In an age where fascination was easily piqued by the most basic of electronic breakthroughs, Windows sound events made computing all the more thrilling – until they didn’t.
You probably have a very specific relationship with these, so this collection of the most iconic retro Windows OS sounds is bound to take you back (don’t say we didn’t warn you).
“The Microsoft Sound” (Windows 95 Startup)
In search of a 3.25-second-long piece of music that was “inspiring, universal … optimistic, futuristic, sentimental, [and] emotional,” Microsoft executives tapped in to ambient genius Brian Eno for a startup sound, and he responded with a serene six-second lapping fanfare that became a sound mascot for the brand (ironically, it was composed on a Mac.) It sounds even more gorgeous when it’s processed to sound 25 times slower.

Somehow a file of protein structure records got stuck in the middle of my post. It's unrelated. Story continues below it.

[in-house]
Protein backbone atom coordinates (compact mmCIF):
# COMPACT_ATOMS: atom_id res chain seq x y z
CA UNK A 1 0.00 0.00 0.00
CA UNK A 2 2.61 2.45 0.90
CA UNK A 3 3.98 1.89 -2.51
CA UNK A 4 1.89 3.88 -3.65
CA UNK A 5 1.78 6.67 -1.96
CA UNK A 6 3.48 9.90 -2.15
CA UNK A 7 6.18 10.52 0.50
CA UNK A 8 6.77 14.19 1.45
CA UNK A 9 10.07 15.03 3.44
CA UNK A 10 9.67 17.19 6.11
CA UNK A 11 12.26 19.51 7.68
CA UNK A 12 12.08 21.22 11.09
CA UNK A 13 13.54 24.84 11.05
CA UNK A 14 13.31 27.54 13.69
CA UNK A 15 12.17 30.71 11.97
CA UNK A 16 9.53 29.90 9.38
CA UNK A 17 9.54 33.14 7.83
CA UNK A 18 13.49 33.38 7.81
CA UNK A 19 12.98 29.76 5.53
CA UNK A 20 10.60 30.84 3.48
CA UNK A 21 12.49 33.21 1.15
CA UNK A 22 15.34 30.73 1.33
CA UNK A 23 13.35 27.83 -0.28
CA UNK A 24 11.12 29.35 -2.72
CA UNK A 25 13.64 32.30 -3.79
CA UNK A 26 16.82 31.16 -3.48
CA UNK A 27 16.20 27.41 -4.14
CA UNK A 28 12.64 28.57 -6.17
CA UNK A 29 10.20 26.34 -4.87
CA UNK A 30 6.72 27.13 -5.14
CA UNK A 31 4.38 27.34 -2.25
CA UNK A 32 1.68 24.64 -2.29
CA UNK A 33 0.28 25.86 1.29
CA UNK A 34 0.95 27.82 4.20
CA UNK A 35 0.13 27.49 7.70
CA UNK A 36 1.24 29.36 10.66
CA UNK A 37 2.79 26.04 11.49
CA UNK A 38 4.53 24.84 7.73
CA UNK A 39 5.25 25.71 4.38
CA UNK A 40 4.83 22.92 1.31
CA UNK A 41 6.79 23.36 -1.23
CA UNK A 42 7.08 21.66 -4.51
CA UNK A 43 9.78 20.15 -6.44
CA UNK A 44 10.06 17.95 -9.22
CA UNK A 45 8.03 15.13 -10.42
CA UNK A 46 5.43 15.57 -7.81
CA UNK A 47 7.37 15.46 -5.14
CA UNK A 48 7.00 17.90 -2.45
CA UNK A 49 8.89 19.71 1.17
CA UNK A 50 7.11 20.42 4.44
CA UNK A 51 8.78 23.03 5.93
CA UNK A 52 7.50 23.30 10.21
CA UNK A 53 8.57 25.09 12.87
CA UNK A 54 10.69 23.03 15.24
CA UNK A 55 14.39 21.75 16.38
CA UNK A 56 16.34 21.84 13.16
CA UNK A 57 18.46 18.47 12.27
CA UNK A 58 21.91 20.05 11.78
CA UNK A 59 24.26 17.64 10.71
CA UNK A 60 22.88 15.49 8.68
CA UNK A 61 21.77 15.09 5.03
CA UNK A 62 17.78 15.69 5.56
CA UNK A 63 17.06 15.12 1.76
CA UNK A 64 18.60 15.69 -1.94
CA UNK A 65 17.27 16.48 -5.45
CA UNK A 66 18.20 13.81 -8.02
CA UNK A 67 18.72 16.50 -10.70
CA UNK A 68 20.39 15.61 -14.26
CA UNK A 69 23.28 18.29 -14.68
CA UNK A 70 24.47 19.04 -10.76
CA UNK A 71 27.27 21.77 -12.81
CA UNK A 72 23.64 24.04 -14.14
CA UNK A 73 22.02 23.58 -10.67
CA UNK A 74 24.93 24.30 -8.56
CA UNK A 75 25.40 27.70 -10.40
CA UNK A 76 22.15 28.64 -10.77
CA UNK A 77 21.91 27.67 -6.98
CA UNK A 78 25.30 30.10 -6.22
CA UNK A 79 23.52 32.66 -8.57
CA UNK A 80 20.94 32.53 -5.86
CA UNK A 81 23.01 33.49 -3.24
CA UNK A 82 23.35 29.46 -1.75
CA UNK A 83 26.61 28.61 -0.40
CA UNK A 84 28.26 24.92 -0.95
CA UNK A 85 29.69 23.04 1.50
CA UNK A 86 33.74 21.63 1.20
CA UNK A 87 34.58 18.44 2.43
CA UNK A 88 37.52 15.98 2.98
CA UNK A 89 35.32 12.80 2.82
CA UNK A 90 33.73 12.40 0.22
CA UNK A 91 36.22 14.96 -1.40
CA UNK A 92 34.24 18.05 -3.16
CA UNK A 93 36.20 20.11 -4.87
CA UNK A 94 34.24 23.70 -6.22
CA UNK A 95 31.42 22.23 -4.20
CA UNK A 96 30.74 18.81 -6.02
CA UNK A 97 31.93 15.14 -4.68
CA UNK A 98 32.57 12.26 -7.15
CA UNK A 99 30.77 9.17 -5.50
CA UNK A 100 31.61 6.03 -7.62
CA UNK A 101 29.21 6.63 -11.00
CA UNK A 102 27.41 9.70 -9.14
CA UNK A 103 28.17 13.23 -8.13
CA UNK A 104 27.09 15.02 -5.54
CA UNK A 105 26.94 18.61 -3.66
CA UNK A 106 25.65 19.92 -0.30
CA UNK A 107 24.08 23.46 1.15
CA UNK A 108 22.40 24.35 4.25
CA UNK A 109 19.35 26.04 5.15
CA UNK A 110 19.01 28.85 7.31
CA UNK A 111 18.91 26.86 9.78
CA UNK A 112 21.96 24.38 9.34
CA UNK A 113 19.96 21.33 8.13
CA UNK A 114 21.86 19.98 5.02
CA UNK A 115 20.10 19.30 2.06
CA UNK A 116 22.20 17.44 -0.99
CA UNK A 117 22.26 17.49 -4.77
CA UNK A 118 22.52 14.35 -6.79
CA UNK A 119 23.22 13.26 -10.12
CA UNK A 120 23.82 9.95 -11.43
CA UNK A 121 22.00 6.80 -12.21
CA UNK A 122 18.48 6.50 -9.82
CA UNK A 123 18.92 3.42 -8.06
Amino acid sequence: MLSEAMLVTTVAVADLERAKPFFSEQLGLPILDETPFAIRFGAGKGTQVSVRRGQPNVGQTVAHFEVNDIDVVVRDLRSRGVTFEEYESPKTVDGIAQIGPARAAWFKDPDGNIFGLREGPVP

First heard on the 1991 release of Windows 3.1, Microsoft’s “Tada” was a trumpeting, often annoying user cheerleader, but before Microsoft ever contracted Eno, it also sounded on successful boot-ups, as if to suggest that itself was worth celebrating.
This sound event was one of the more helpful ones, there to let you know your download was successful, your software successfully installed; it let you know it was actually worth returning to your computer, and considering the load time on these things, that was a godsend.
Hard and abrupt, this error sound was never a good sign, but it was so freely written into the programming that you probably got used to it if you didn’t just toggle it off.
Remember Clippy, the anthropomorphic paperclip that always chimed in when you started making a document? Microsoft often wanted to give you all kinds of unsolicited tips, and they developed many (annoying) mediators for them.
Depending on when you heard it and what you put in the recycling, this could either be the most satisfying or most horrifying sound you ever heard.